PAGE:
Did you know that this generation of kids is less likely to crawl than any generation in the history of toddlers? That is, if you live in the U.S. or the U.K. We have embraced the Sudden Infant Death Syndrome (SIDS) “Back To Sleep” program which trains new Moms to place their babies on their backs to minimize suffocation risk. Gratefully, there has been a decrease in SIDS. We’ve just forgotten the second part of the message…”Tummy Time for PLAY.” Why care if kids don’t crawl? Many pediatricians advise us to use a different developmental milestone to guage a child’s development. However, crawling creates capable kids.
Bucket Babies. Have you noticed that our babies are now placed in “infant carriers” for a good part of the day? We apparently can no longer carry a baby, or transport a baby with out an infant carrier. What happened to the old-fashioned supporting a child with one arm? And juggling daily chores with a baby, dipping and bending to get things done…baby in tow? Their heads could perceive this movement, building a foundation for balance reactions. Their little bodies would be challenged by gravity, building core muscles. Our sweet babies now spend hours a day, flat on their backs, in rigid plastic…then go to sleep, where else, but on their backs!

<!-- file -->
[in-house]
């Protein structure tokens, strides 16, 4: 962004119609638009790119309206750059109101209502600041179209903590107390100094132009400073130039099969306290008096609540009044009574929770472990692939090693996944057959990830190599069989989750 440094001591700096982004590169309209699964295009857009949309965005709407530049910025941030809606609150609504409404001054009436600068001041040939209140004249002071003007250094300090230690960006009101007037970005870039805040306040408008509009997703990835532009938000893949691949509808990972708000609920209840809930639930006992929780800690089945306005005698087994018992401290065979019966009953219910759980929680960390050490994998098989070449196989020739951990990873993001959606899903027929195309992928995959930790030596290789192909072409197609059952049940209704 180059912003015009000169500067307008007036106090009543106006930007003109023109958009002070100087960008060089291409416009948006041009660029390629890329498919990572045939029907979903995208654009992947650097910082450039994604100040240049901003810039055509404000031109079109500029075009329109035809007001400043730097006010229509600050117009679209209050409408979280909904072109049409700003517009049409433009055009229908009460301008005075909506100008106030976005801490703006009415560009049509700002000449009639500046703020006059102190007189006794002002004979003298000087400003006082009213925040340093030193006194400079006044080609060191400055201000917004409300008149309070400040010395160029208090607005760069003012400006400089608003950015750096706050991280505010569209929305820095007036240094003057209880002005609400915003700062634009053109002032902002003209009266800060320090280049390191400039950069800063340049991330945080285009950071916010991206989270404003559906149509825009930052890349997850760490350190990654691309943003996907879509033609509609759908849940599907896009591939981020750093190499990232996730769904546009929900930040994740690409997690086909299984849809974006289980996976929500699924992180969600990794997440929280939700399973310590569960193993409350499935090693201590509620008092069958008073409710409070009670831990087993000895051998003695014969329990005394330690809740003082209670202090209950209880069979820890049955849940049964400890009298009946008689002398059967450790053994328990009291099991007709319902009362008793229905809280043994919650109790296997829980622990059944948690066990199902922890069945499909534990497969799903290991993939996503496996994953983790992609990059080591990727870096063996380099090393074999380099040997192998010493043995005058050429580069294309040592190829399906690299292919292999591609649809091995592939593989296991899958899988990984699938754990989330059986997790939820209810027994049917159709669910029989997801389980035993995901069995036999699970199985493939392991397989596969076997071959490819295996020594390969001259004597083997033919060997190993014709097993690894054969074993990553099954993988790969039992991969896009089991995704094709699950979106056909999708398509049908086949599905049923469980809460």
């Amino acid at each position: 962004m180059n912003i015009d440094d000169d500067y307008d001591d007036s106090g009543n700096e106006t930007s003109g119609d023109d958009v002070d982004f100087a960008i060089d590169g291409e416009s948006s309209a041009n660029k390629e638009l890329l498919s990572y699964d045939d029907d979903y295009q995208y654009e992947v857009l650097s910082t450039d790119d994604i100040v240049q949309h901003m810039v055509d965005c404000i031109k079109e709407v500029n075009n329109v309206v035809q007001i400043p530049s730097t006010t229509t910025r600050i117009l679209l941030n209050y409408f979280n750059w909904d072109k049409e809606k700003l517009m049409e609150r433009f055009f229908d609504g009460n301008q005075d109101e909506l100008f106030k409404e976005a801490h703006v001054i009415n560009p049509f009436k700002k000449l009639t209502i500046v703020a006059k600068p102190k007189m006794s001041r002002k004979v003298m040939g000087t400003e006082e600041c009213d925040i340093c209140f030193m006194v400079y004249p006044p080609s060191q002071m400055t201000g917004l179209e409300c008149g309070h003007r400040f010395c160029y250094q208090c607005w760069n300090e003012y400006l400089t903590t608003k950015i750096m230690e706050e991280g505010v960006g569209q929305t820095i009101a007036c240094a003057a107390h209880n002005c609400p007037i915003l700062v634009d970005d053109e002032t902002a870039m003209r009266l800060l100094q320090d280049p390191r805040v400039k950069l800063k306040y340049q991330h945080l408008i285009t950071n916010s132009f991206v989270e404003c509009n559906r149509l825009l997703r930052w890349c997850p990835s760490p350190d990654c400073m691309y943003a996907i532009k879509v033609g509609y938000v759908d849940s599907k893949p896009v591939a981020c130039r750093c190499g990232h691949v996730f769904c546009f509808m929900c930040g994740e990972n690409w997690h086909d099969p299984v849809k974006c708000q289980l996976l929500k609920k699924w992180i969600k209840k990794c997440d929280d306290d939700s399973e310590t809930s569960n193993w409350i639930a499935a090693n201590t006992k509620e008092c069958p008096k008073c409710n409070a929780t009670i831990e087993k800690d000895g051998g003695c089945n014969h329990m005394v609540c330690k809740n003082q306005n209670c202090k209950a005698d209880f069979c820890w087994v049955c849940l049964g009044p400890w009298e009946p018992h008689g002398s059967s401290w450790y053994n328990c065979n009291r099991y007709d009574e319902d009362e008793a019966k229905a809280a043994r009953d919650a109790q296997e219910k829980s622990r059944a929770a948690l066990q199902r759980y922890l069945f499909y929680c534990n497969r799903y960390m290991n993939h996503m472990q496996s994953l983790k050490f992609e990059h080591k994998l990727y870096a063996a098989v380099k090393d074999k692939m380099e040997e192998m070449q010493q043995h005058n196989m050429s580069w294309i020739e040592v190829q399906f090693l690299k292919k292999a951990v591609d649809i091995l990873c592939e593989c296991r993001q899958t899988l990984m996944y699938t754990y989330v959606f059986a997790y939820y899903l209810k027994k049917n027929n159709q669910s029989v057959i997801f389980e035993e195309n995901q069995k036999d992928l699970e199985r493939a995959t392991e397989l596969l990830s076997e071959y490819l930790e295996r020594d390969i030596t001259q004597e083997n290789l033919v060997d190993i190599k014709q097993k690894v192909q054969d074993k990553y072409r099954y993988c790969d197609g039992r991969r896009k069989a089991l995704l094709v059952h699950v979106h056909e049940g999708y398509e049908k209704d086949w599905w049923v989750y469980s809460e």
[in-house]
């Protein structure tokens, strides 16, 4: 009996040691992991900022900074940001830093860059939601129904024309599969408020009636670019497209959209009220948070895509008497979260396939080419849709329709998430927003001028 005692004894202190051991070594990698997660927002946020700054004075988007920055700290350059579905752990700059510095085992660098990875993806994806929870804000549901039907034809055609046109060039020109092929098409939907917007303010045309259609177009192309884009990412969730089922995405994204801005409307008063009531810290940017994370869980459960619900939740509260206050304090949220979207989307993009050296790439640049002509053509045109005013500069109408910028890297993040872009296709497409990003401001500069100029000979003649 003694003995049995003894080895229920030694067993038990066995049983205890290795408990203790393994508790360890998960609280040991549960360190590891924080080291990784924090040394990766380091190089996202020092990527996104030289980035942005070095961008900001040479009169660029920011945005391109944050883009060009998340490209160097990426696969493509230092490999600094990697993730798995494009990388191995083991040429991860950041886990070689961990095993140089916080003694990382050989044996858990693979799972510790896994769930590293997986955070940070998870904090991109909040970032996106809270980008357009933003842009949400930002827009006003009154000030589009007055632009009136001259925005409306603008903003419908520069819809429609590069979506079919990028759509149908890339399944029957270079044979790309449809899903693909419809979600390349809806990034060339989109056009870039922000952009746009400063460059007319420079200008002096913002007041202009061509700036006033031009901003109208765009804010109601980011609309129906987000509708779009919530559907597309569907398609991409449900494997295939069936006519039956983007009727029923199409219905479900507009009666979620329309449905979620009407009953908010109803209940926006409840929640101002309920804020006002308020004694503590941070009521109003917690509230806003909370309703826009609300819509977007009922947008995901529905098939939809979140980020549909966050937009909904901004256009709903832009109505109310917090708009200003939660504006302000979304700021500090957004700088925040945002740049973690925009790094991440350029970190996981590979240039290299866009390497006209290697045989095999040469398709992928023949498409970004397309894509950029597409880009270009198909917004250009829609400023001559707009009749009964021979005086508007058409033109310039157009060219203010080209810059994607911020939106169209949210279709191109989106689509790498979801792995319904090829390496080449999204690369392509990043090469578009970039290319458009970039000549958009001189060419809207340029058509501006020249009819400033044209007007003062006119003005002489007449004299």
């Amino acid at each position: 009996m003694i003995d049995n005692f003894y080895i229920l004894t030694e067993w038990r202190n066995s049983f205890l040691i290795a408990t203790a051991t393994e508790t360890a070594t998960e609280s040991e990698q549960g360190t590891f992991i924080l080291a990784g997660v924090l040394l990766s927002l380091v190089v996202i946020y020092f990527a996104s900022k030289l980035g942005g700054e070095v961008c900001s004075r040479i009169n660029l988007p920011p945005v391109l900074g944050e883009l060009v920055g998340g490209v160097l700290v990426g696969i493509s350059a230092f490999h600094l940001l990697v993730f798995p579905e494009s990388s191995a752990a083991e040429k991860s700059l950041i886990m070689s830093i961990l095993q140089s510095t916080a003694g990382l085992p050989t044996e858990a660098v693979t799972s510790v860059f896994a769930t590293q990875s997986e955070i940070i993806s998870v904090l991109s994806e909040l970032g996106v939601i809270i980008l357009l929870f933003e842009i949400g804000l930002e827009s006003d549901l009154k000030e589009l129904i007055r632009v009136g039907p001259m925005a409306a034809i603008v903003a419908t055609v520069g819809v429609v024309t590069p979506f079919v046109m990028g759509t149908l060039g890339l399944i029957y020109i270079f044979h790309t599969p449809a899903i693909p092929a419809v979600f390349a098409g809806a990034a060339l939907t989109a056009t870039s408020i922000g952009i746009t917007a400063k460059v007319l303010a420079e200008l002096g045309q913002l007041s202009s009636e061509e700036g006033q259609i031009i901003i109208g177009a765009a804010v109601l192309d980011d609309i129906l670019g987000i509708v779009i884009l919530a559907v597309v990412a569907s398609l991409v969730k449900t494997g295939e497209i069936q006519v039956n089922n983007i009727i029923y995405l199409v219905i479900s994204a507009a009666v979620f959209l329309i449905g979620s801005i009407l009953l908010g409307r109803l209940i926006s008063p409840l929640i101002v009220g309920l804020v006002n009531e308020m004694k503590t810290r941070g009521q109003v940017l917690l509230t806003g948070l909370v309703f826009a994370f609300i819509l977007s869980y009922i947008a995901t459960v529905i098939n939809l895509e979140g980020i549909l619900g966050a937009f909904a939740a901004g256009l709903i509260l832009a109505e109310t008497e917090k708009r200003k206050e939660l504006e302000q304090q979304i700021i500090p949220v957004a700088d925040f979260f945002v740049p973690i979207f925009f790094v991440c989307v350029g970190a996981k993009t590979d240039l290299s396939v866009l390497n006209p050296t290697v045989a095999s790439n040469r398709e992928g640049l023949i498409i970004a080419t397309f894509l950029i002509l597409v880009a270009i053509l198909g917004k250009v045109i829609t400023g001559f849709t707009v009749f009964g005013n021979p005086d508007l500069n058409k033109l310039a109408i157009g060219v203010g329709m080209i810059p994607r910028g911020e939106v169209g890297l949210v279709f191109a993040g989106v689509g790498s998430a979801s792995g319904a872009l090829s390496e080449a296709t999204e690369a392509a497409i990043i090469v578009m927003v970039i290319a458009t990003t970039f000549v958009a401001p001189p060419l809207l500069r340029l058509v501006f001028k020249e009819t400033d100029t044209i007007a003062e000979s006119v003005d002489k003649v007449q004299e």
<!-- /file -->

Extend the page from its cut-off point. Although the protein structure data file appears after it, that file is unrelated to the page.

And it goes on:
Why crawl? The Walk The Walk  blog by Susan Simms is an excellent description of some of the benefits of crawling. As a school-based occupational therapist, I was often asked what the best tool or activity was to help handwriting. Teachers were confused when I said, “a tunnel.” If you are a teacher of pre-K, K, 1st and 2nd grades, you can help our kids by using tunnels, animal walks and tummy reading. You will strengthen all the muscles that are developed in our generation of “bucket babies.” These muscles of the neck, shoulders, wrists, back and even the muscles that help our eyes work that are essential for schoolwork. Here’s a list of some of the reasons crawling creates capable kids:

  1. Strengthens neck muscles used for reading and looking from the desk to the whiteboard
  2. Builds wrist strength, essential for writing control
  3. Strengthens shoulder muscles used in all fine-motor tasks, especially writing
  4. Builds core muscles of the back and abdomen used for sitting comfortably in a chair
  5. Strengthens ocular control essential for reading and locating objects in the classroom
  6. Cross crawl integrates reflexes to ensure efficiency in motor tasks like drinking from a drinking fountain
  7. Cross crawl helps the body reach across midline making tasks, like getting crayons out of the box, or drawing diagonal lines and letters, executed more efficiently
  8. Crawling builds core muscles that help breathing, and breathing effectively calms the body 

-Sue Wilkenson